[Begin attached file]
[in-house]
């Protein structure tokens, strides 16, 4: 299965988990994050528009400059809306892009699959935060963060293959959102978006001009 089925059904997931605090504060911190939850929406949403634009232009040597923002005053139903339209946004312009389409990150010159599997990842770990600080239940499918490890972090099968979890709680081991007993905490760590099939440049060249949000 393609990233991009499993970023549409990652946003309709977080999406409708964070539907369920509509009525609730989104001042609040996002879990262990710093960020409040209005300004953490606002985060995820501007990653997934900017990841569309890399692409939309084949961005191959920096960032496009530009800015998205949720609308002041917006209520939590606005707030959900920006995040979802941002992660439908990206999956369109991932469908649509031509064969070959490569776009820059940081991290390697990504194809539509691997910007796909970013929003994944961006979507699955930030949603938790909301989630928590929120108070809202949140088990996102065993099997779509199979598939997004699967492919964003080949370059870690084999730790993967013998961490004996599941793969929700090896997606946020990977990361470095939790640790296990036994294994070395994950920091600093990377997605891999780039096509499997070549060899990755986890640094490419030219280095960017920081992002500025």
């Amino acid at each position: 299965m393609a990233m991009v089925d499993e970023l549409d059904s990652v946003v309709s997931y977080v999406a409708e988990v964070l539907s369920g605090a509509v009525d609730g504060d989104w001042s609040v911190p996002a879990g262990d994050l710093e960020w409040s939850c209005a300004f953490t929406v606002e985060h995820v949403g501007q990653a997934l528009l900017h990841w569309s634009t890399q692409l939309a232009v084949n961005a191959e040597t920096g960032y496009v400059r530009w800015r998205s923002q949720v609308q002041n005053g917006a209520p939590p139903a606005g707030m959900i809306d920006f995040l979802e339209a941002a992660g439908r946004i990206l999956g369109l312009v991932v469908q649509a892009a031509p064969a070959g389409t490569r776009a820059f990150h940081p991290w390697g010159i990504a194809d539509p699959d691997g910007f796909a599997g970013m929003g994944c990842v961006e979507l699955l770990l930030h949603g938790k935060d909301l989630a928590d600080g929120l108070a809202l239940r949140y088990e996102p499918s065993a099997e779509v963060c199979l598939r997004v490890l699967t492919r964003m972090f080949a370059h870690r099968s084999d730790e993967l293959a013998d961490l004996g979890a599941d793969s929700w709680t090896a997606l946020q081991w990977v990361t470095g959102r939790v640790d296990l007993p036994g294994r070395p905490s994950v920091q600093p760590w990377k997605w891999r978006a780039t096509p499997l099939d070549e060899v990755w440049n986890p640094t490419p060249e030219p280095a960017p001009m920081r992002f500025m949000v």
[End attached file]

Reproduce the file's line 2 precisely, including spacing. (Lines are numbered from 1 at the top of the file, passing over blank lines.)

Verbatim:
């Protein structure tokens, strides 16, 4: 299965988990994050528009400059809306892009699959935060963060293959959102978006001009 089925059904997931605090504060911190939850929406949403634009232009040597923002005053139903339209946004312009389409990150010159599997990842770990600080239940499918490890972090099968979890709680081991007993905490760590099939440049060249949000 393609990233991009499993970023549409990652946003309709977080999406409708964070539907369920509509009525609730989104001042609040996002879990262990710093960020409040209005300004953490606002985060995820501007990653997934900017990841569309890399692409939309084949961005191959920096960032496009530009800015998205949720609308002041917006209520939590606005707030959900920006995040979802941002992660439908990206999956369109991932469908649509031509064969070959490569776009820059940081991290390697990504194809539509691997910007796909970013929003994944961006979507699955930030949603938790909301989630928590929120108070809202949140088990996102065993099997779509199979598939997004699967492919964003080949370059870690084999730790993967013998961490004996599941793969929700090896997606946020990977990361470095939790640790296990036994294994070395994950920091600093990377997605891999780039096509499997070549060899990755986890640094490419030219280095960017920081992002500025």